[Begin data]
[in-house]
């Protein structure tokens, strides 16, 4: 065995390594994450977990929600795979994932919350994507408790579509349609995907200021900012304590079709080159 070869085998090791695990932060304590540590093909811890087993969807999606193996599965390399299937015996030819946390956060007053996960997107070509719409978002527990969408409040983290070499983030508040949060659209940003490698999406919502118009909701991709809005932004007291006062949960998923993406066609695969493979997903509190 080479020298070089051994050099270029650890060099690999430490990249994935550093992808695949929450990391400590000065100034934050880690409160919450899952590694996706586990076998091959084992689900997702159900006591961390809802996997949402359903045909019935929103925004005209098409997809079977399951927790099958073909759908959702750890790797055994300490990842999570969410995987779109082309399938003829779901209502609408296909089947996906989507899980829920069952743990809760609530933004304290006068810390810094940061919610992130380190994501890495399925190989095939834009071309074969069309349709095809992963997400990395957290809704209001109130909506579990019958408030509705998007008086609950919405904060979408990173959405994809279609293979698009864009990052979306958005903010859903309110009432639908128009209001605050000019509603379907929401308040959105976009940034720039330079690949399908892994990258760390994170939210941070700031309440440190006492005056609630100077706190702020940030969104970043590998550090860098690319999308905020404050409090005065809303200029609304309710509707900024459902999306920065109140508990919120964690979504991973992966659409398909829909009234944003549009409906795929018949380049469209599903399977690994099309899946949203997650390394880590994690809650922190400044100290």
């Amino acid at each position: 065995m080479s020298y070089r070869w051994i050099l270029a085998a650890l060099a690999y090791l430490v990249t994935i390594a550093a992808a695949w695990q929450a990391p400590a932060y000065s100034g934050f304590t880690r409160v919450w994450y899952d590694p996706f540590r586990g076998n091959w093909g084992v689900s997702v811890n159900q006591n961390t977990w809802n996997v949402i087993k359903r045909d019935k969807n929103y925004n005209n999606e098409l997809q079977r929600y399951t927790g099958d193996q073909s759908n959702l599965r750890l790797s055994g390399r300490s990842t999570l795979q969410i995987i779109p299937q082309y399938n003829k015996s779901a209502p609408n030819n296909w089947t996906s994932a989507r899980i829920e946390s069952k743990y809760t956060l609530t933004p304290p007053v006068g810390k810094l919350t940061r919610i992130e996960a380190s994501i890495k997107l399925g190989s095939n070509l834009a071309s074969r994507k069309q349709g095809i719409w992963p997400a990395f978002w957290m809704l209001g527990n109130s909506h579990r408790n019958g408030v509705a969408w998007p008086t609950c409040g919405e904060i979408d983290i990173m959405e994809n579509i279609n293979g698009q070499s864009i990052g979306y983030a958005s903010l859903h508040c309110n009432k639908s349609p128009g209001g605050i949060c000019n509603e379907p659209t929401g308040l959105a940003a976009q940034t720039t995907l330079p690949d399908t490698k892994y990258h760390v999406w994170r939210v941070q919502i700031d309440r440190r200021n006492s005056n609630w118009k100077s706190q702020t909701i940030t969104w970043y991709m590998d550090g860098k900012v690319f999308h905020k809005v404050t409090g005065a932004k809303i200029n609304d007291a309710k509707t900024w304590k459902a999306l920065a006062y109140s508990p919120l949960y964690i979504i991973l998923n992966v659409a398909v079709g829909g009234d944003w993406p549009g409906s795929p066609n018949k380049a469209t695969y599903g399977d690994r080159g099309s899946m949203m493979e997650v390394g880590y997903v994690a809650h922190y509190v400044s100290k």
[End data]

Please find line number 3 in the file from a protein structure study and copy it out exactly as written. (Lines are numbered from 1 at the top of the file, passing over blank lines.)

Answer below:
């Amino acid at each position: 065995m080479s020298y070089r070869w051994i050099l270029a085998a650890l060099a690999y090791l430490v990249t994935i390594a550093a992808a695949w695990q929450a990391p400590a932060y000065s100034g934050f304590t880690r409160v919450w994450y899952d590694p996706f540590r586990g076998n091959w093909g084992v689900s997702v811890n159900q006591n961390t977990w809802n996997v949402i087993k359903r045909d019935k969807n929103y925004n005209n999606e098409l997809q079977r929600y399951t927790g099958d193996q073909s759908n959702l599965r750890l790797s055994g390399r300490s990842t999570l795979q969410i995987i779109p299937q082309y399938n003829k015996s779901a209502p609408n030819n296909w089947t996906s994932a989507r899980i829920e946390s069952k743990y809760t956060l609530t933004p304290p007053v006068g810390k810094l919350t940061r919610i992130e996960a380190s994501i890495k997107l399925g190989s095939n070509l834009a071309s074969r994507k069309q349709g095809i719409w992963p997400a990395f978002w957290m809704l209001g527990n109130s909506h579990r408790n019958g408030v509705a969408w998007p008086t609950c409040g919405e904060i979408d983290i990173m959405e994809n579509i279609n293979g698009q070499s864009i990052g979306y983030a958005s903010l859903h508040c309110n009432k639908s349609p128009g209001g605050i949060c000019n509603e379907p659209t929401g308040l959105a940003a976009q940034t720039t995907l330079p690949d399908t490698k892994y990258h760390v999406w994170r939210v941070q919502i700031d309440r440190r200021n006492s005056n609630w118009k100077s706190q702020t909701i940030t969104w970043y991709m590998d550090g860098k900012v690319f999308h905020k809005v404050t409090g005065a932004k809303i200029n609304d007291a309710k509707t900024w304590k459902a999306l920065a006062y109140s508990p919120l949960y964690i979504i991973l998923n992966v659409a398909v079709g829909g009234d944003w993406p549009g409906s795929p066609n018949k380049a469209t695969y599903g399977d690994r080159g099309s899946m949203m493979e997650v390394g880590y997903v994690a809650h922190y509190v400044s100290k």